By Ron Fassler . . .
In his new memoir, Sondheim & Me: Revealing a Musical Genius, journalist Paul Salsini writes from a unique perspective. Founder and editor of The Sondheim Review, described as “the only publication devoted solely to Sondheim’s work during his lifetime,” Salsini had unique access to the composer-lyricist. Those smart enough to have subscribed beginning with its first issue in 1994 were treated to excellent writing over a period of years on a subject who most theatre aficionados never tire of reading about. Certainly I never do (and I was one of those subscribers).
Upon Sondheim’s death at age ninety-one, going on just about a year ago, Salsini dealt with his sense of loss in a constructive way. Himself an octogenarian, Salsini moved quickly to gather his thoughts and re-read articles that he had published with the goal towards what he described to me in a recent interview as “a read between the lines” of Sondheim’s oeuvre. A look back at how a middle-aged journalist who lived in Milwaukee, Wisconsin managed to engage with the great man and convince him that through reviews and essays, as well as chronicle upcoming productions around the world, a magazine would make a suitable outlet to examine his career. Handsomely produced (the photos were always a highlight), The Sondheim Review managed four issues a year for ten years before Salsini handed over the reins to Rick Pender, who became its manager-editor for another twelve. For most of that time, Sondheim weighed in on what was published, which is the source for much of the writing in Salsini’s memoir. They spoke on the phone, wrote letters and traded faxes, sharing a relationship that was disciplined and professional (like Sondheim himself).
“Initially I wanted to lend a human face to a legend,” Salsini told me. “I think the book reveals Sondheim in more personal and human terms than a lot of biographies or academic works do. And it’s not that we reveal personal kinds of things about him, because that wasn’t the point of the magazine or the book, but it does talk about his personality more than the person. When you read between the lines of how he sees his work being sometimes criticized or evaluated, you see a person who is very much defensive of his work. And who, I think, needs affirmation. I think that’s the underscoring of the theme of the whole book.”
“He reminded me so much of George [the hero of Sunday in the Park with George] how he had to finish the hat, how he had to get everything right, how the world receded around him when he worked and how he was so immersed in whatever project he was doing. I guess that’s what a genius does.”
“Over the years, I began to develop a very large collection of material on Sondheim that practically filled a room in our apartment. And when my wife and I moved to a smaller place, I didn’t know what to do with it. So, I donated it to Marquette University which established the Stephen Sondheim Research Collection, which is open to the public. And that’s what prompted the magazine. At first, I was thinking about writing a book with all I’d collected, but then I realized I did not have the time. I did not have the resources, I could not take time off from work to go to New York and do the proper research, so I decided to put out a magazine. Which was kind of foolhardy and I can’t imagine doing it again.”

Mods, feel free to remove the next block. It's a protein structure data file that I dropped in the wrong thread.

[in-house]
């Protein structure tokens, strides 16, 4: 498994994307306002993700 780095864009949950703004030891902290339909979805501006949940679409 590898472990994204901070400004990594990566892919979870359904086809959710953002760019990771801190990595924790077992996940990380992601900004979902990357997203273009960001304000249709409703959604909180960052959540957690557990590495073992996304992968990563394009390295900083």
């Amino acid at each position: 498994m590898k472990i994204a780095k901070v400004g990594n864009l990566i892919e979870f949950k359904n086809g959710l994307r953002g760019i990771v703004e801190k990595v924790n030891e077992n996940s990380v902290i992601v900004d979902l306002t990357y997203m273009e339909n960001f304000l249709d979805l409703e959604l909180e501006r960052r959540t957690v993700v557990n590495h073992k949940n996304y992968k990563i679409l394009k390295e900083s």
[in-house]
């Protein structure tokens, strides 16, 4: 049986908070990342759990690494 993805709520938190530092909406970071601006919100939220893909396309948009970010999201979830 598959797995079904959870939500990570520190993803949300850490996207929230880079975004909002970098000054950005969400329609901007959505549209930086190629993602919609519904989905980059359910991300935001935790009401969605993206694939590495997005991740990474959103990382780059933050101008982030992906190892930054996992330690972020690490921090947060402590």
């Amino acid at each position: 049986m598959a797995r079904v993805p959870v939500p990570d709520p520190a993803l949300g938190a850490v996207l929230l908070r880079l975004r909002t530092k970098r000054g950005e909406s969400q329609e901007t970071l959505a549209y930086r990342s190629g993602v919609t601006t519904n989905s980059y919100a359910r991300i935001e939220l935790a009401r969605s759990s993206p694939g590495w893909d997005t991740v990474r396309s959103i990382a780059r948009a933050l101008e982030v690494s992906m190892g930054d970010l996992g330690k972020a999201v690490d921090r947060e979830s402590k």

“What we tried to do with the magazine was aim it to be journalistic. I didn’t want it to be a ‘fanzine’ at all. On the other hand, I didn’t want it to be some scholarly journal that only a handful of people would read. I wanted it to be accessible and to inform our readers what Sondheim’s work was all about. That’s what drove the whole thing.”
“In terms of creating this book, it was sort of inspired by my writing an article upon Sondheim’s death for the newspaper I used to work for, the Milwaukee Journal, and they gave it a good play. It was all about my “sort of” relationship with Sondheim and the notes that he sent me and so forth. And after I wrote that, I thought, ‘Gee, there’s a book here.’ And I hadn’t looked at The Sondheim Reviews for years, literally, or his notes which were at Marquette, and I got back. So, I went through his notes and the magazines, and I found all these interesting articles and I was really impressed with the quality of the writing by so many good people. And it wasn’t that hard to get it published. And here we are.”
When asked about which of Sondheim’s shows affected him the most, his answer was the one he saw first: Follies.
“I think it has so many layers. People sometimes see it for its spectacle, but I think it has so many human elements to it. How hearts are broken, the infidelities, the bitterness… so many things to ponder. You just have to see it over and over. I think I’ve seen eleven or twelve productions of it (some of them pretty bad), but if you just listen to the score I think it takes on several different meanings each time you see it.”
“I think about the variety of Sondheim’s work (which is so great) and if he were around today I might ask him what the one theme is that runs through all the shows like Company and Sweeney Todd and Merrily and Pacific Overtures. Is there such a thing as a theme or intent on all of them? Because I can’t see it.”
As someone who has read a great deal of what’s been written about Sondheim, I found Sondheim & Me to be an engrossing and quick read. There are wonderful quotes that were new to me which, for obvious reasons, are what I pray for when opening a Sondheim book.
Here’s to answered prayers.
Sondheim & Me: Revealing a Musical Genius, by Paul Salsini
221 pages, plus 64 (unnumbered) pages of illustrations
Publication Date: October 18, 2022
Available in Hardcover, Kindle Edition and Audible Audiobook